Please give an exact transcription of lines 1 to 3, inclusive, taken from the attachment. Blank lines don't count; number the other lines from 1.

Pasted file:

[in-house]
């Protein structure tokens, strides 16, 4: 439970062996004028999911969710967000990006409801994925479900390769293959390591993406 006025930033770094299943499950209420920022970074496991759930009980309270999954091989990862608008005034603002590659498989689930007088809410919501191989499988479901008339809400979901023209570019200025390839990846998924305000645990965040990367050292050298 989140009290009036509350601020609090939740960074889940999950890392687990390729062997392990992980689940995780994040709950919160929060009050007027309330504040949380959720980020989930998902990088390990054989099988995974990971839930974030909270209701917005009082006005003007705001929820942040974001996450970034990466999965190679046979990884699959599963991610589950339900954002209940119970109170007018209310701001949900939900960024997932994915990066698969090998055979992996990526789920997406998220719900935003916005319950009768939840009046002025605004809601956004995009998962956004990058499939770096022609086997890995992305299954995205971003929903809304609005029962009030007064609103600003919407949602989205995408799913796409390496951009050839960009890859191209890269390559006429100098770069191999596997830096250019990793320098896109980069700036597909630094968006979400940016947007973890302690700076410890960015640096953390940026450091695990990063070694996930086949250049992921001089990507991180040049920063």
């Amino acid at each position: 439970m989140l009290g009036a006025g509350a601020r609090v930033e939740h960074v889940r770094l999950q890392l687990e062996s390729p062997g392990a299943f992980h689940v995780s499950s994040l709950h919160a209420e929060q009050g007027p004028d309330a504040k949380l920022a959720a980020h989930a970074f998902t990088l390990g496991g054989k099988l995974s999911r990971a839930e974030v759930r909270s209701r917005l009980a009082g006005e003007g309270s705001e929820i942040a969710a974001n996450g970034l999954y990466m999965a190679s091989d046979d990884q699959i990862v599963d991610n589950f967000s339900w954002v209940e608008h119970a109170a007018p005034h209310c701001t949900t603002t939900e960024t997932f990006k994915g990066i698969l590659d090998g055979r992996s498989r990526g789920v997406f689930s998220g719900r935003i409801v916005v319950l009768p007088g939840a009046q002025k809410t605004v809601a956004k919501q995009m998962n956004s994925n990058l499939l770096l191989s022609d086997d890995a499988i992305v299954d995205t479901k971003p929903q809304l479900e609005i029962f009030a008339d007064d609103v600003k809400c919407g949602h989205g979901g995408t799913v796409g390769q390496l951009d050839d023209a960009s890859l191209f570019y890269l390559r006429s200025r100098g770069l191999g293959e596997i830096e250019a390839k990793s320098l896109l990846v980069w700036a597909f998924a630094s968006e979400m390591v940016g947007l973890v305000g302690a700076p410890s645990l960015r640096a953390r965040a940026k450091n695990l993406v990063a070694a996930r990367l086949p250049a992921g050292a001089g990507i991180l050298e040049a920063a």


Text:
[in-house]
């Protein structure tokens, strides 16, 4: 439970062996004028999911969710967000990006409801994925479900390769293959390591993406 006025930033770094299943499950209420920022970074496991759930009980309270999954091989990862608008005034603002590659498989689930007088809410919501191989499988479901008339809400979901023209570019200025390839990846998924305000645990965040990367050292050298 989140009290009036509350601020609090939740960074889940999950890392687990390729062997392990992980689940995780994040709950919160929060009050007027309330504040949380959720980020989930998902990088390990054989099988995974990971839930974030909270209701917005009082006005003007705001929820942040974001996450970034990466999965190679046979990884699959599963991610589950339900954002209940119970109170007018209310701001949900939900960024997932994915990066698969090998055979992996990526789920997406998220719900935003916005319950009768939840009046002025605004809601956004995009998962956004990058499939770096022609086997890995992305299954995205971003929903809304609005029962009030007064609103600003919407949602989205995408799913796409390496951009050839960009890859191209890269390559006429100098770069191999596997830096250019990793320098896109980069700036597909630094968006979400940016947007973890302690700076410890960015640096953390940026450091695990990063070694996930086949250049992921001089990507991180040049920063």
């Amino acid at each position: 439970m989140l009290g009036a006025g509350a601020r609090v930033e939740h960074v889940r770094l999950q890392l687990e062996s390729p062997g392990a299943f992980h689940v995780s499950s994040l709950h919160a209420e929060q009050g007027p004028d309330a504040k949380l920022a959720a980020h989930a970074f998902t990088l390990g496991g054989k099988l995974s999911r990971a839930e974030v759930r909270s209701r917005l009980a009082g006005e003007g309270s705001e929820i942040a969710a974001n996450g970034l999954y990466m999965a190679s091989d046979d990884q699959i990862v599963d991610n589950f967000s339900w954002v209940e608008h119970a109170a007018p005034h209310c701001t949900t603002t939900e960024t997932f990006k994915g990066i698969l590659d090998g055979r992996s498989r990526g789920v997406f689930s998220g719900r935003i409801v916005v319950l009768p007088g939840a009046q002025k809410t605004v809601a956004k919501q995009m998962n956004s994925n990058l499939l770096l191989s022609d086997d890995a499988i992305v299954d995205t479901k971003p929903q809304l479900e609005i029962f009030a008339d007064d609103v600003k809400c919407g949602h989205g979901g995408t799913v796409g390769q390496l951009d050839d023209a960009s890859l191209f570019y890269l390559r006429s200025r100098g770069l191999g293959e596997i830096e250019a390839k990793s320098l896109l990846v980069w700036a597909f998924a630094s968006e979400m390591v940016g947007l973890v305000g302690a700076p410890s645990l960015r640096a953390r965040a940026k450091n695990l993406v990063a070694a996930r990367l086949p250049a992921g050292a001089g990507i991180l050298e040049a920063a």